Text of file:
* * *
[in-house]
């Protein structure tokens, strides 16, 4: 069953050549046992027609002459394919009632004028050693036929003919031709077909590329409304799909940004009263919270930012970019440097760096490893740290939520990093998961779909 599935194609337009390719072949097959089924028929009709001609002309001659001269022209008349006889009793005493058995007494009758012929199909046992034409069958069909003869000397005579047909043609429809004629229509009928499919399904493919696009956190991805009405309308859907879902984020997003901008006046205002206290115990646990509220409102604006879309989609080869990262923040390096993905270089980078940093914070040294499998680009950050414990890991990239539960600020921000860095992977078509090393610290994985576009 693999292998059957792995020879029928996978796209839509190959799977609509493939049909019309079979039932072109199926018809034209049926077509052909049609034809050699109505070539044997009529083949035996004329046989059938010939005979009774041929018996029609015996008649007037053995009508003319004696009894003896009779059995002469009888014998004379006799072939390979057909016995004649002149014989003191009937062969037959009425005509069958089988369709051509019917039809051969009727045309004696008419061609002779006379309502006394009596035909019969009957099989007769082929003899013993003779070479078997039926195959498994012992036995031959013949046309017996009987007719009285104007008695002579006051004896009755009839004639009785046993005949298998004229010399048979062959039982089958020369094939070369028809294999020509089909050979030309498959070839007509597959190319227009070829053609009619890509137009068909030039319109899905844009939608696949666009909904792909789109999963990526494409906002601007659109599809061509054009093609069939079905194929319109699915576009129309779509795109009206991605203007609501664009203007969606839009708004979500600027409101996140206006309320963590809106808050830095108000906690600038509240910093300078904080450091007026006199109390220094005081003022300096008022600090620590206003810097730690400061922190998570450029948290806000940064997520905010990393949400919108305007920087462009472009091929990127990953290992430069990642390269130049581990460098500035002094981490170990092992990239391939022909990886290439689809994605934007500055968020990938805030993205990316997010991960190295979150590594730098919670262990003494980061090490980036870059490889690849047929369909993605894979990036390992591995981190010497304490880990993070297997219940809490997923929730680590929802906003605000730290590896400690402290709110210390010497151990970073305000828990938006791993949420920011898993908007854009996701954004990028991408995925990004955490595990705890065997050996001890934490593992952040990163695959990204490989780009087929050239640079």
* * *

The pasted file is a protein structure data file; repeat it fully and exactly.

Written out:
[in-house]
């Protein structure tokens, strides 16, 4: 069953050549046992027609002459394919009632004028050693036929003919031709077909590329409304799909940004009263919270930012970019440097760096490893740290939520990093998961779909 599935194609337009390719072949097959089924028929009709001609002309001659001269022209008349006889009793005493058995007494009758012929199909046992034409069958069909003869000397005579047909043609429809004629229509009928499919399904493919696009956190991805009405309308859907879902984020997003901008006046205002206290115990646990509220409102604006879309989609080869990262923040390096993905270089980078940093914070040294499998680009950050414990890991990239539960600020921000860095992977078509090393610290994985576009 693999292998059957792995020879029928996978796209839509190959799977609509493939049909019309079979039932072109199926018809034209049926077509052909049609034809050699109505070539044997009529083949035996004329046989059938010939005979009774041929018996029609015996008649007037053995009508003319004696009894003896009779059995002469009888014998004379006799072939390979057909016995004649002149014989003191009937062969037959009425005509069958089988369709051509019917039809051969009727045309004696008419061609002779006379309502006394009596035909019969009957099989007769082929003899013993003779070479078997039926195959498994012992036995031959013949046309017996009987007719009285104007008695002579006051004896009755009839004639009785046993005949298998004229010399048979062959039982089958020369094939070369028809294999020509089909050979030309498959070839007509597959190319227009070829053609009619890509137009068909030039319109899905844009939608696949666009909904792909789109999963990526494409906002601007659109599809061509054009093609069939079905194929319109699915576009129309779509795109009206991605203007609501664009203007969606839009708004979500600027409101996140206006309320963590809106808050830095108000906690600038509240910093300078904080450091007026006199109390220094005081003022300096008022600090620590206003810097730690400061922190998570450029948290806000940064997520905010990393949400919108305007920087462009472009091929990127990953290992430069990642390269130049581990460098500035002094981490170990092992990239391939022909990886290439689809994605934007500055968020990938805030993205990316997010991960190295979150590594730098919670262990003494980061090490980036870059490889690849047929369909993605894979990036390992591995981190010497304490880990993070297997219940809490997923929730680590929802906003605000730290590896400690402290709110210390010497151990970073305000828990938006791993949420920011898993908007854009996701954004990028991408995925990004955490595990705890065997050996001890934490593992952040990163695959990204490989780009087929050239640079």